The debt standoff in D.C. is first and foremost about irresponsible government—not just right now but for a decade by both parties, both houses of Congress, and two Presidents. There are also a number of secondary issues, including the impact on America’s biggest foreign creditor: China.

Hang on—this is going to get a bit complicated.

First, there’s the idea that China can just stop buying foreign currency assets. False. The PRC’s own balance of payments rules mean they have to keep buying, and they know they have to.

The situation with Treasury bonds in particular can be confusing, as monthly reporting by the Department of the Treasury is not useful concerning China. For June 2010, for example, it was “discovered” that $268 billion in supposedly British bond purchases were actually Chinese. Something similar will happen when Treasury next revises its monthly figures.

But there is some evidence that China has stopped buying so much in the way of U.S. Treasury bonds. This makes perfect sense: Bonds aren’t a good buy when the seller might tell you tha tpayments are suspended.

So what’s the PRC doing with all the foreign money it continues to rake in ($350 billion more in the first half of the year alone)? That’s far more than China can spend outside the U.S., because China can’t just buy non-dollar assets.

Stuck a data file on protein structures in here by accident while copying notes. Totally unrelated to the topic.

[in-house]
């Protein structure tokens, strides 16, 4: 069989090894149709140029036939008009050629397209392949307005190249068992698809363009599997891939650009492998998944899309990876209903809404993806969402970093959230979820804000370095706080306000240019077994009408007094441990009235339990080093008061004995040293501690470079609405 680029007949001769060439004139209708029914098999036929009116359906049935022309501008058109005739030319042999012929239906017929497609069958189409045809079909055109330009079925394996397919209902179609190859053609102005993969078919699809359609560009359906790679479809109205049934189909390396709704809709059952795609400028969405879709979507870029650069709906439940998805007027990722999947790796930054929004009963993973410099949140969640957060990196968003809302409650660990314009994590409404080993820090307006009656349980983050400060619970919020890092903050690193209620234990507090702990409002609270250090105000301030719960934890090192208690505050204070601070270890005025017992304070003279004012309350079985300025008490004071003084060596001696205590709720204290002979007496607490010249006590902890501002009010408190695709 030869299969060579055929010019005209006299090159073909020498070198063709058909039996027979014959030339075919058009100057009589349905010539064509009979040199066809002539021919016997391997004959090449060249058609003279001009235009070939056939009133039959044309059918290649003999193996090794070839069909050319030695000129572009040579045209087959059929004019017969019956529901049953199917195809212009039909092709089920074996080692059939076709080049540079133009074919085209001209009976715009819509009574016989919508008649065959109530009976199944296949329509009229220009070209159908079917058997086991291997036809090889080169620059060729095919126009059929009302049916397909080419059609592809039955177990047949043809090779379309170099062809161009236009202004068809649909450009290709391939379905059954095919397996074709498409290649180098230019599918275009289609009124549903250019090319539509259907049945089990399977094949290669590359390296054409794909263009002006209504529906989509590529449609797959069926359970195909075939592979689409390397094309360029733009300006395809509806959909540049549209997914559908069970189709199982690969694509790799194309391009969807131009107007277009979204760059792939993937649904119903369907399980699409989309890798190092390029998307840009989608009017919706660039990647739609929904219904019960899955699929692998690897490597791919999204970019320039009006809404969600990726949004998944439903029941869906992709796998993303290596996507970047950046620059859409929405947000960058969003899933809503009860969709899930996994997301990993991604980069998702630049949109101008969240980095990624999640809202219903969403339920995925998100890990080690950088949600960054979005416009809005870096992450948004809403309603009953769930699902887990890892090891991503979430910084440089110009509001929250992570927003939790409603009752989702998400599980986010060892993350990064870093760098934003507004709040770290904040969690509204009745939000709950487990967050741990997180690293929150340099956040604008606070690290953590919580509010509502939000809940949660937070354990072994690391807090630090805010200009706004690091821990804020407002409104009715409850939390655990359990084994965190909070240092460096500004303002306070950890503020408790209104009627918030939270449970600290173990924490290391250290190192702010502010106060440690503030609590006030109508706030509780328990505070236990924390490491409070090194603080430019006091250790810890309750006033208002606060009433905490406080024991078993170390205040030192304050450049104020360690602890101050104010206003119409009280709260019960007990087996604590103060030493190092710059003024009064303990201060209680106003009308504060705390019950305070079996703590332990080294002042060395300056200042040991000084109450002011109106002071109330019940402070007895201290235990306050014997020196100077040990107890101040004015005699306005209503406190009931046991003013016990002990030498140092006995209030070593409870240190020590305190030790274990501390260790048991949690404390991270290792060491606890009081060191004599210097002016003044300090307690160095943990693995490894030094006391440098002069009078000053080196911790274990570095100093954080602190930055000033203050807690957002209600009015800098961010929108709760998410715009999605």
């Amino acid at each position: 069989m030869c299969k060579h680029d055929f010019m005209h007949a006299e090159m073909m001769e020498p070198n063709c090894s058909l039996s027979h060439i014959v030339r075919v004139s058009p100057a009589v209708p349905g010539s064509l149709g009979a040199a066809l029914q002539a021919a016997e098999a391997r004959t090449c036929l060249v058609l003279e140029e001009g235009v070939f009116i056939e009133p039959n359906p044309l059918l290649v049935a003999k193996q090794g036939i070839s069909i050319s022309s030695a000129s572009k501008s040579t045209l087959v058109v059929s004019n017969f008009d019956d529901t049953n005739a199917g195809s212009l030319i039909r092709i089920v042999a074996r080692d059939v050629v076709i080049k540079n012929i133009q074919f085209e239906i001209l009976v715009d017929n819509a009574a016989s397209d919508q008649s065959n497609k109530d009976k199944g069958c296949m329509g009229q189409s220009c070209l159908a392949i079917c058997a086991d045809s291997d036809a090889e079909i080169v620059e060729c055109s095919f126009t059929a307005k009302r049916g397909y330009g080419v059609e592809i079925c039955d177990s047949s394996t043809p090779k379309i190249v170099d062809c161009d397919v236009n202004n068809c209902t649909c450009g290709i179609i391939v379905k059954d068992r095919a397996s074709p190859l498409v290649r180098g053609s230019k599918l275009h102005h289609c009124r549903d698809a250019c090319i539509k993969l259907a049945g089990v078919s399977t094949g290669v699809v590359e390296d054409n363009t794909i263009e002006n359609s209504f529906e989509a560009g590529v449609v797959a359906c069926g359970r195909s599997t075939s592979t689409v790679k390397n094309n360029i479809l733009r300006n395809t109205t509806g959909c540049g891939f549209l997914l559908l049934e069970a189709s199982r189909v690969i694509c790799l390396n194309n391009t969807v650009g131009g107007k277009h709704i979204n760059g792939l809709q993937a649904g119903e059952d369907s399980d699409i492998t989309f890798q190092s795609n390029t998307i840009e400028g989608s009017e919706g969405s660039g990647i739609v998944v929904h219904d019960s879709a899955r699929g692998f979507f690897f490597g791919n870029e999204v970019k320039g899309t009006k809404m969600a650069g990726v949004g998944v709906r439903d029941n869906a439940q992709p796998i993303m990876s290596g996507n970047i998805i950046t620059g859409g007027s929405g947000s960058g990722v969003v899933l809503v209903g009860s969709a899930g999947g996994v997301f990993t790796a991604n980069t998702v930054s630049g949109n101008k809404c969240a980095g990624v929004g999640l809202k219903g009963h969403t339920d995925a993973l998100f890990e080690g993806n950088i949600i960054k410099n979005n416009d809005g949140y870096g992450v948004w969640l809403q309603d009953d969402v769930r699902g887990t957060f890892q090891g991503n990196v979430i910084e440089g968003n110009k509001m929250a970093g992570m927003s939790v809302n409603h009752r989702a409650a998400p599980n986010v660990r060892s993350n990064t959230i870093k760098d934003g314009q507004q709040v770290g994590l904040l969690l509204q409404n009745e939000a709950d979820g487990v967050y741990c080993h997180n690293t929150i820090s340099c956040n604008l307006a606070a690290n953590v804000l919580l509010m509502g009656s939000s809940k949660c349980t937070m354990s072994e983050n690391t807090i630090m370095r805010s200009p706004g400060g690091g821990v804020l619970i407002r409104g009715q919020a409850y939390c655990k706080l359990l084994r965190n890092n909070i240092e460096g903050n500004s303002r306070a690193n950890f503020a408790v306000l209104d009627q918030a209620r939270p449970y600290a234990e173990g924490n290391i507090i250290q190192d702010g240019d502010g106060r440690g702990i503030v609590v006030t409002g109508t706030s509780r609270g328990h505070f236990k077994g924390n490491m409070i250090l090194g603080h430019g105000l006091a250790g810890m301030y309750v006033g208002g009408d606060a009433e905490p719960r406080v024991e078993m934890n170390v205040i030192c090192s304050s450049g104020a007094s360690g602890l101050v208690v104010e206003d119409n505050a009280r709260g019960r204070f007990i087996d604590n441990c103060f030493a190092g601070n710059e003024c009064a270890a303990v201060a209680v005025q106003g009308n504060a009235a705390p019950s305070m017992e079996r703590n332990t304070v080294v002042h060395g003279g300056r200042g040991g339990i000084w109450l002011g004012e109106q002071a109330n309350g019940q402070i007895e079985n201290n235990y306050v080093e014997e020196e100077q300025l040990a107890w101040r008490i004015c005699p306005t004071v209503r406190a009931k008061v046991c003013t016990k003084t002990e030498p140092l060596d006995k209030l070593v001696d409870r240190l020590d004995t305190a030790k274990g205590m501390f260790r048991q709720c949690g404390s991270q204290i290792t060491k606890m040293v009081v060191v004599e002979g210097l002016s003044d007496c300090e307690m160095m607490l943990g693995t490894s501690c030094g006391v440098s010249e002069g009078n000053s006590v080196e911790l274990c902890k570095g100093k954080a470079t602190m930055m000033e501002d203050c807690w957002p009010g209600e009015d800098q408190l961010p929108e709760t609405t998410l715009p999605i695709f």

Take oil. China paid only $135 billion for the record amount of oil it needed for all of 2010. Yen or Japanese government bonds—Tokyo would scream at the top of its lungs about even $50 billion in purchases. For one thing, they would push the value of the yen way up.

In general, the PRC can’t make hundreds of billions of dollars in purchases over a six-month period without getting noticed. China takes in such huge amounts of dollars that, if it switched out, there would be a very long paper trail.

This sounds like a mystery, but it’s actually not much of one. The PRC has two basic choices to hold dollars beside U.S. Treasuries: foreign banks and foreign currency accounts at its own banks. And there has been an increase in forex held by Chinese banks.

For the moment, this can only go so far—China is battling a bout of inflation, and a rush of liquidity to domestic banks is not welcome at present. That leaves foreign banks receiving a large sum of Chinese-owned dollars either now or soon.

As it happens, there is evidence of foreign money coming into U.S.-based banks starting earlier this year. It’s not clear that it’s Chinese money but, with the PRC, it’s never entirely clear. What’s attractive about U.S.-based banks? The same thing that’s attractive about American bonds: The market is so big that China can engage in major transactions without any disturbance.

To sum: Beijing is probably not buying Treasuries as intensely as it did last year. Until the U.S. budget situation is resolved, it is most likely just storing money in simple bank deposits both at home and overseas. Boring, but entirely sensible.